September 07, 2017


2018 Calendars: Desk—Dilbert; The New Yorker. Andrews McMeel. $16.99 each.

     A funny thing happened on the way to the all-electronic life and the paperless office: they didn’t happen. Yes, when it comes to scheduling, it is now possible to do everything on computer and/or cell phone, but “possible” is a long way from “as easy as it can be” or even “desirable.” If you want a quick look at your week at a glance, or an overview of a month of plans and appointments, or even a detailed hour-by-hour plan of a specific day, and you want to take brief notes and keep them readily accessible within the day to which they relate and easy to glance back at later (or glance forward at if they are reminder notes for something coming up), there is still no substitute for the stay-flat, open-book desk planner. And the planners that include a dash of humor on every two-page spread have the added advantage of giving you something to smile about even if your list of duties, meetings, phone calls and requirements is on the dour side.

     However, two of the new Andrews McMeel desktop planners sport a design for 2018 that may give some users pause: the typical spiral binding is gone, and the Dilbert and The New Yorker planners simply have standard book-style binding – which makes it somewhat challenging to keep them open on a desktop or table top, especially near the beginning or end of the year, when there are many fewer pages on one side than on the other. Staying open starting in January is a somewhat simpler matter with The New Yorker if you use it only in 2018, since it is a 16-month planner (September 2017-December 2018); the Dilbert planner is only for 12 months. But the comparative ease or difficulty of keeping the planners open is not likely to be the determining factor in which one an individual prefers. Nor are the differences in right-hand-page design: Dilbert has lined spaces for each day of the week, with a single space for Saturday and Sunday, while The New Yorker has unlined spaces and treats all seven days of the week equally. The left-hand-page design is also unlikely to be a major reason for picking one of these planners or the other: The New Yorker has a small full-month calendar on each left-hand page, while Dilbert has both the current month and the next month on the left, and each of its full-month calendars is larger than the full-month ones in The New Yorker. Ultimately, though, these differences are simply matters of taste.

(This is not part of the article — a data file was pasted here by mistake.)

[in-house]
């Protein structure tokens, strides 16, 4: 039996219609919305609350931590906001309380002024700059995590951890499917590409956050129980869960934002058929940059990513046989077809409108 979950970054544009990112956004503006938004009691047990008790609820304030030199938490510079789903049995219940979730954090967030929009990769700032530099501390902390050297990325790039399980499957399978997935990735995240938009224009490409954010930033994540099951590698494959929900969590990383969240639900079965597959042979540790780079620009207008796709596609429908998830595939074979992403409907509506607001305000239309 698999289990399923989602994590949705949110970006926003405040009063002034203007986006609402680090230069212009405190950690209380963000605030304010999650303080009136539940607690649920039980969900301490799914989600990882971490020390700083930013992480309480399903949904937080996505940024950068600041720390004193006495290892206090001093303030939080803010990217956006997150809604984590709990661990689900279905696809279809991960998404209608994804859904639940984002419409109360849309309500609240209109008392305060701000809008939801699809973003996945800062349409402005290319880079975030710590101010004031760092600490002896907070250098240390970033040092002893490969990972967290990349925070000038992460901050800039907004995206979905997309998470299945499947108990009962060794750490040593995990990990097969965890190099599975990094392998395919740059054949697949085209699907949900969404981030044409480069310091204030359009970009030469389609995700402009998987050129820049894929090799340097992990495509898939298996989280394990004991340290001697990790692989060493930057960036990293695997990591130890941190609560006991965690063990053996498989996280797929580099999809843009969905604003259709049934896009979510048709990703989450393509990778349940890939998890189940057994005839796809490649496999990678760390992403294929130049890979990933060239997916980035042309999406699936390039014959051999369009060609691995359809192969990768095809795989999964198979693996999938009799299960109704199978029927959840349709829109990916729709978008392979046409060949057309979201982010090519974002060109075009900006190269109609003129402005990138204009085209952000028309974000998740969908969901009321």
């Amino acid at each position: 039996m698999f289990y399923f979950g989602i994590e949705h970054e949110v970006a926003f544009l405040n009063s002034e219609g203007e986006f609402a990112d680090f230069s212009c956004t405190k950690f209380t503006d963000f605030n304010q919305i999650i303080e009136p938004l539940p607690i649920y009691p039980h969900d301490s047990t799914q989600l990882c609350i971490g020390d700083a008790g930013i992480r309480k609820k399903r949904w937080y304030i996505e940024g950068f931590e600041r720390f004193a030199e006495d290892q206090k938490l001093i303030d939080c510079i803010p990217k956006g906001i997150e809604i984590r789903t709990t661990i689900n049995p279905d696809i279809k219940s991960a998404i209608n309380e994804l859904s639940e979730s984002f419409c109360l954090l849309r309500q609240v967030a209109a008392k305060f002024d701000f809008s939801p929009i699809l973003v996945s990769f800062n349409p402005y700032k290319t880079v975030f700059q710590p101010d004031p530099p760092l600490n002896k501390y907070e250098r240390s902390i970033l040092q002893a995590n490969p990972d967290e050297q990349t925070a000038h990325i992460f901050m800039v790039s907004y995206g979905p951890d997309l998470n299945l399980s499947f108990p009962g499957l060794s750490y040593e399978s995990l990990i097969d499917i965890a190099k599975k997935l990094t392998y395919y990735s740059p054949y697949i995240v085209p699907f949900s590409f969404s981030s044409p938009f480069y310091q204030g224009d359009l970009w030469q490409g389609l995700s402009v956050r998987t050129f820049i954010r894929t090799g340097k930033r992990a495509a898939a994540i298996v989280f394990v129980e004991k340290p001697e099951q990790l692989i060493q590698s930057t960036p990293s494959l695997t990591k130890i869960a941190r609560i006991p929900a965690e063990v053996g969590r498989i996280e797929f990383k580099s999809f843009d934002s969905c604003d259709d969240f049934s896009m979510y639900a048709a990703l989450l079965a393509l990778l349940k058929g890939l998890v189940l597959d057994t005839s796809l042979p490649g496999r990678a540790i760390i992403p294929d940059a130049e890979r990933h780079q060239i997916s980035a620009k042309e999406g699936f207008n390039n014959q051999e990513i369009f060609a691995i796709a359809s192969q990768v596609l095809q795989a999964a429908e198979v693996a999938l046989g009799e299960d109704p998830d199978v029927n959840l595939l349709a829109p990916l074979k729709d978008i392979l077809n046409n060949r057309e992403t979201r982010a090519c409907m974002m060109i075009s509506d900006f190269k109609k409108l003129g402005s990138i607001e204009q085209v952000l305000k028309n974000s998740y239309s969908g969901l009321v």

So is the factor that will determine which of the planners you prefer: the cartoons. The Dilbert planner includes eight-panel Sunday cartoons for each week (albeit not in color), and of course every cartoon focuses on the absurdities and Kafkaesque requirements of the workplace, that being the stock-in-trade of Scott Adams’ strip. The New Yorker has single-panel cartoons covering a wider range of topics in the magazine’s signature style, which is sophisticated (if you like it) and pseudo-sophisticated (if you don’t). An office-focused cartoon from Dilbert, for example, has the boss demanding that employees “pretend to suggest good ideas,” while one from The New Yorker shows someone being burned at the stake in the middle of a set of cubicles as one worker explains to another, “He replied all.” But in The New Yorker, there also cartoons in which a display of fruit in a market is labeled “locally grown by a guy with a masters in philosophy,” and in which a SWAT team bursts into a cow-filled apartment and announces, “Police! Nobody moo!” The type of amusement that helps get you through an average week is the determinant, ultimately, in choosing which of these desk planners you find more congenial and will be more likely to enjoy having around for a full year (or a full 16 months if you start using The New Yorker immediately). With either planner, you get a well-made track-your-days book that makes it easy to see your week at a glance and look back (and ahead, to see what is coming up) without having to squint at a small screen or use software designs that do the job but are sometimes the opposite of intuitive. It is certainly true that electronic tracking of appointments, phone calls and all the rest works well for many people, and certainly someone who is frequently on the go and needs a readily portable way of staying in touch with appointments and meetings will do well with smartphone apps or a laptop computer. But if you have a central location in your everyday life – whether at home or in an office – and you do your planning and phone calls and at least some meetings there, then desktop planners such as Dilbert and The New Yorker still have advantages over anything electronic. And the cartoons should help keep the everyday stresses and frustrations of life in perspective – even as you chronicle and act upon them.

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